Joel Stein wanted to do an experiment on political tribalism for a new book he’s writing, so the LA writer wore a red MAGA hat to an ultra liberal vegan restaurant to see what kind of reaction he would get.
Turns out, no one really cared.
After parking two blocks from the restaurant, I put my MAGA hat on for the first time and looked in the rearview mirror. I looked smug. I looked mean. I looked like someone I wanted to punch.
My heart thumped and my vision narrowed as I walked up Larchmont Boulevard. I jaywalked in a daze and then passed three women who, to my surprise, didn’t stop their conversation to confront me. As I approached Café Gratitude, I saw that the patio was packed. I feared I’d have to wait for a seat, milling about alone and exposed. I scurried to the host stand and asked if I could order lunch at the nearly empty bar. She barely nodded yes before I was sitting there, looking straight ahead, avoiding eye contact. A few minutes after I sat down, the one guy at the bar who had been typing on his computer left, undoubtedly to make a statement about Donald Trump. I was going to have the entire bar to myself in this crowded restaurant.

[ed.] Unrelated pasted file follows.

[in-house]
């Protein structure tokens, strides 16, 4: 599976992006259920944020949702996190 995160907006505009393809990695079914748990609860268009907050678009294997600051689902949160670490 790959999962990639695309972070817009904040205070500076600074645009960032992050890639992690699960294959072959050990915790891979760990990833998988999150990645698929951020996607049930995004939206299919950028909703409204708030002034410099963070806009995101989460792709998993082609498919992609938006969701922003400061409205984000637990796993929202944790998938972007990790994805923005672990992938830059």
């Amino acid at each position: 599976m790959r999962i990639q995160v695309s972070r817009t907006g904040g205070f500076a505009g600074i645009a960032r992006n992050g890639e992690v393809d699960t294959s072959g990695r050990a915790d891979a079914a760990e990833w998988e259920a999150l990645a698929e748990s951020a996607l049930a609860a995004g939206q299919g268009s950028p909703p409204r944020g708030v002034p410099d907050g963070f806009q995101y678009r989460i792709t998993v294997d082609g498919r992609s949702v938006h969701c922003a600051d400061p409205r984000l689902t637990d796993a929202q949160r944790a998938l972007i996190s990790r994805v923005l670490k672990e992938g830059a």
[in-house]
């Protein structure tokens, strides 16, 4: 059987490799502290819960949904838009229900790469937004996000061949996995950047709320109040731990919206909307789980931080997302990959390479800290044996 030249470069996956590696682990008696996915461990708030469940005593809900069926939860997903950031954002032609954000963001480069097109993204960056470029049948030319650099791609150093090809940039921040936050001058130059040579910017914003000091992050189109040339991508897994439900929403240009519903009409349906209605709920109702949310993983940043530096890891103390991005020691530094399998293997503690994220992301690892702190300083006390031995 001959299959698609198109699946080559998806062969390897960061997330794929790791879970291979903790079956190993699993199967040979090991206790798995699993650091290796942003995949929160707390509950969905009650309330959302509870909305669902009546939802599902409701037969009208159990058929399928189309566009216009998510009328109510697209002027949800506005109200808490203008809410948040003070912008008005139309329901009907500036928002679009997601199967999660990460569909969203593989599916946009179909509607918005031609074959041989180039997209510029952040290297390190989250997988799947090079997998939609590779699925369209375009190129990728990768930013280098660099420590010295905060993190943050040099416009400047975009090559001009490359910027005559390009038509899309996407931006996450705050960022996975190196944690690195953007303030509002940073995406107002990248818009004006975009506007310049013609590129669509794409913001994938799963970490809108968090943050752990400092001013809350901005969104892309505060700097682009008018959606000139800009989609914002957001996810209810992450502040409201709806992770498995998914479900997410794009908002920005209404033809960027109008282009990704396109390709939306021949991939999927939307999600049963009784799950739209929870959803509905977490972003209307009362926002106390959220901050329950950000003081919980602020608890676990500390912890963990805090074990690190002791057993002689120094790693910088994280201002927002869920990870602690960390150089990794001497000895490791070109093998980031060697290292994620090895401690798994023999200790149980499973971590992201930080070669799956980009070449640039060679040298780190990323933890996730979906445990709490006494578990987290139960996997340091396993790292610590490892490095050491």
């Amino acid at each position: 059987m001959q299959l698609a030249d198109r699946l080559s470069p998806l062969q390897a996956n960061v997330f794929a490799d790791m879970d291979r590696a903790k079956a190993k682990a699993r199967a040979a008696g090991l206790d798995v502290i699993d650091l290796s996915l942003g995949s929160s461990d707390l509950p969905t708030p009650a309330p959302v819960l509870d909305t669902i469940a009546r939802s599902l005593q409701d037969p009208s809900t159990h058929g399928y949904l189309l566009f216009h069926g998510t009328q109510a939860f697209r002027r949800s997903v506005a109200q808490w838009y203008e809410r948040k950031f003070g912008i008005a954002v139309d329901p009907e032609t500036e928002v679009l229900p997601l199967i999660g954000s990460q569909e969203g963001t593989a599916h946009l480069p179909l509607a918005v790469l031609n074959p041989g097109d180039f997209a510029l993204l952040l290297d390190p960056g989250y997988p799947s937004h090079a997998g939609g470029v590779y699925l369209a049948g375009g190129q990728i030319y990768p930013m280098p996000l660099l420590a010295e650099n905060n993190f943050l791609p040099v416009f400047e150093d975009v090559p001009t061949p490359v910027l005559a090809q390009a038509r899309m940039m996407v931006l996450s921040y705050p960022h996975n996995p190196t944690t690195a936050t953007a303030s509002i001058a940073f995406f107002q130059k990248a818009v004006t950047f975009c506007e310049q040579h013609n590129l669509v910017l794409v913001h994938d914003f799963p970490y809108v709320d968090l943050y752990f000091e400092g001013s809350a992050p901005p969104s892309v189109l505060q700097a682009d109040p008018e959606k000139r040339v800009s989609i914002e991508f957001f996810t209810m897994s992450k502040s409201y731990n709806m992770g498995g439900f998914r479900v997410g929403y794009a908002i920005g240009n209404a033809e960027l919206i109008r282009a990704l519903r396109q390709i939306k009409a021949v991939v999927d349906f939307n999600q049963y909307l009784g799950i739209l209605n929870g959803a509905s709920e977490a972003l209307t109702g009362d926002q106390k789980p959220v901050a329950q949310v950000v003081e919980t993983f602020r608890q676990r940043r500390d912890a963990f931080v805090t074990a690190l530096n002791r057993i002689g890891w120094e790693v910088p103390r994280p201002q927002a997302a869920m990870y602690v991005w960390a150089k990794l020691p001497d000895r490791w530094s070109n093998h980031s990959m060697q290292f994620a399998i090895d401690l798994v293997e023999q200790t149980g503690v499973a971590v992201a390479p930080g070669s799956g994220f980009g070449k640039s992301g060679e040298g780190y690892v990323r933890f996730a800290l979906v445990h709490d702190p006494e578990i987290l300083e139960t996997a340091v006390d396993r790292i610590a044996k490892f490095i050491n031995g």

Stein wrote an essay about the experience for Los Angeles Magazine, concluding that “The far right has become so normalized that no one said anything to a guy in a MAGA hat at Café Gratitude. I Am Not Sure How Great That Is.”
He expected to be harassed, and after he’d finished his meal, asked his waiter what he thought about the hat.
“I don’t care. At all. Really. At all! I look at a hat and that doesn’t tell me who the person is,” he said. “I’m not against Trump. He says some smart things; he says some dumb things.” Darick didn’t vote. “Voting is the illusion of choice for the masses,” he explained.
He also tried to figure out if other restaurant patrons were talking about him. They really didn’t care what he was wearing either.
I glanced around the room, and no one gave me a dirty look. No one walked up to yell at me about Charlottesville or caged children. The guy with the ear twig pulled out a newspaper called the SJW, which I figured was a publication for Social Justice Warriors until I looked again and saw it was The Wall Street Journal. He started a friendly conversation with the black woman, during which they both glanced at me. I eavesdropped, suspecting to hear them talking about me. Or The Wall Street Journal. They were talking about almond milk.